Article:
On the way home, through her lingering anesthetic fog, Carolyn directed me to the pharmacy for her painkillers, and then we were dipping and rising over Carroll County's gentle rolls, the two of us knitting another row in this friendship crafted from circumstances neither of us wanted. Nor thought we'd survive.
At her house, she gave me a wonderfully long hug, and then released me — I had a plumber to meet.
Before turning southward, I drove along a ridgeline where the countryside dropped away on either side. Clusters of 1970s-style houses with strange amalgams of Federal-style flourishes and misbegotten modernity shared the landscape with 19th century farmhouses. And beyond the houses were long vistas of pastures sleeping under a feather dusting of snow.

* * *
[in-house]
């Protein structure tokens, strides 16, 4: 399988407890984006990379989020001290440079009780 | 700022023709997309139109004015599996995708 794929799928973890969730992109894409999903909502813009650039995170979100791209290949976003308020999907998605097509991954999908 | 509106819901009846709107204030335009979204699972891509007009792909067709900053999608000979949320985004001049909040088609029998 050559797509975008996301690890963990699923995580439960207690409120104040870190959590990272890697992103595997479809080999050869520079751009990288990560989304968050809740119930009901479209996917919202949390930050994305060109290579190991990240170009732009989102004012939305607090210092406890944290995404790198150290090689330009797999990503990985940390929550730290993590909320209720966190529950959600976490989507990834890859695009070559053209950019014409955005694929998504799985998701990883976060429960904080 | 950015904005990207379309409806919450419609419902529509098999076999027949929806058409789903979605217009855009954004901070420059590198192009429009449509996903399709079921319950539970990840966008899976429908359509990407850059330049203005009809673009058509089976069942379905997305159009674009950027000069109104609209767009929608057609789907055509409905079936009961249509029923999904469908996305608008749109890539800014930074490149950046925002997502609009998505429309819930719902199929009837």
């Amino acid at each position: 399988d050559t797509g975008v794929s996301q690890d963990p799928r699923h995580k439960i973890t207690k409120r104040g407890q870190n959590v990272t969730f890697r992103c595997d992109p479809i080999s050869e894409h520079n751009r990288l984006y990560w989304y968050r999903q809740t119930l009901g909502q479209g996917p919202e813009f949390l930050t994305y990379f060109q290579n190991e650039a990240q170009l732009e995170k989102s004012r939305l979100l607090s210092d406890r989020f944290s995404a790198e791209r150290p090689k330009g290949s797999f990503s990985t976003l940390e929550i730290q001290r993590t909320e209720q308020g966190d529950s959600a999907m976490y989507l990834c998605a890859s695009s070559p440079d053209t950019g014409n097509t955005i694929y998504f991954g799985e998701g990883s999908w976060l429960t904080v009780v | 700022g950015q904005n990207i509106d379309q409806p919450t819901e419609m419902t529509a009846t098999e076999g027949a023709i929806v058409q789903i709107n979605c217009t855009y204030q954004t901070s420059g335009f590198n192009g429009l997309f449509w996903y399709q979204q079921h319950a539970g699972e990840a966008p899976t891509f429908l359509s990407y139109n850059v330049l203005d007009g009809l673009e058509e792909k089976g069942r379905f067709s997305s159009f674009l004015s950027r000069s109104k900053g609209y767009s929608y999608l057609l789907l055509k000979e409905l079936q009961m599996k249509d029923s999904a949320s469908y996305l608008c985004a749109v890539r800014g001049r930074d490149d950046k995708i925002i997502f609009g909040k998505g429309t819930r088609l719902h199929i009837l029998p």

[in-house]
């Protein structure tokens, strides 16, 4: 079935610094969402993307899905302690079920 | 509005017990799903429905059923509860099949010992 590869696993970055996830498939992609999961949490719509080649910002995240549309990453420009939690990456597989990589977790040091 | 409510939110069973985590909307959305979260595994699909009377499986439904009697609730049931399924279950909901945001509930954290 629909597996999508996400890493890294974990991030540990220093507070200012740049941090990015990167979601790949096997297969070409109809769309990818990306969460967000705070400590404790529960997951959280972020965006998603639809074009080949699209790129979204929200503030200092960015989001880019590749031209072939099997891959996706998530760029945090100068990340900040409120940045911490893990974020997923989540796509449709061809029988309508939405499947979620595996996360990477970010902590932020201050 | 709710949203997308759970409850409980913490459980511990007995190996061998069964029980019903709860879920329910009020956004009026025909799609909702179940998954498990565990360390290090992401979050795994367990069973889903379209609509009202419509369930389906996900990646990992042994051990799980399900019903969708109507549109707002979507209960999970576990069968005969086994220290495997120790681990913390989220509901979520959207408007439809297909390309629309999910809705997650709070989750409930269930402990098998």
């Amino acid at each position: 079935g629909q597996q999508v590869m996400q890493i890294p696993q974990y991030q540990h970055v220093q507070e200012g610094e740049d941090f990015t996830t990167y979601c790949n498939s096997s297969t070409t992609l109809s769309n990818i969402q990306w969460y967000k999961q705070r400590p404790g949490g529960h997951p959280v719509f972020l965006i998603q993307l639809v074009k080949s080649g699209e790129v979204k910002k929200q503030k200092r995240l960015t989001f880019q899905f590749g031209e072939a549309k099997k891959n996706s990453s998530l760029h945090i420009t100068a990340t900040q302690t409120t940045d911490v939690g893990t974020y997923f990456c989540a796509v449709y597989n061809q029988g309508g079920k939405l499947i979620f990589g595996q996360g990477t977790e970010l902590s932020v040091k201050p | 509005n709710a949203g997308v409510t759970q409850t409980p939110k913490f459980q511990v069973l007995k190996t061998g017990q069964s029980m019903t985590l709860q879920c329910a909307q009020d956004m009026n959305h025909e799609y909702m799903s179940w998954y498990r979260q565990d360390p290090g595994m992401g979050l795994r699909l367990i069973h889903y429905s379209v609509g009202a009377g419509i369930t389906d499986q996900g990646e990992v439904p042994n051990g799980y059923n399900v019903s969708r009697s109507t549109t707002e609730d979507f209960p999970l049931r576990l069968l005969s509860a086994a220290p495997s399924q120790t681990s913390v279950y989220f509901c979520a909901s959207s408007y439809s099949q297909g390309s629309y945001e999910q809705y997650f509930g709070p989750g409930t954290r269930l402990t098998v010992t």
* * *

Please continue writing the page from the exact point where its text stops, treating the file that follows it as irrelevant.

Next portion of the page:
Suddenly, I felt suffused with well-being. At every dip and rise, well-being seemed to ride with me. I heard it in the joyous Irish melodies spilling from my CD player and, through my windshield, saw it in the quiet countryside, where the earth cautioned the seeds slumbering within it: "Wait!" Just as in a few months, it would announce "Now!" And life would run wild, because it must.
Because even broken hearts still beat. Because new things will come your way if you look. And because no season, no matter how dark, lasts forever.
Patricia Schultheis, a Baltimore resident, is the author of the book "Baltimore's Lexington Market." Her email is email@example.com.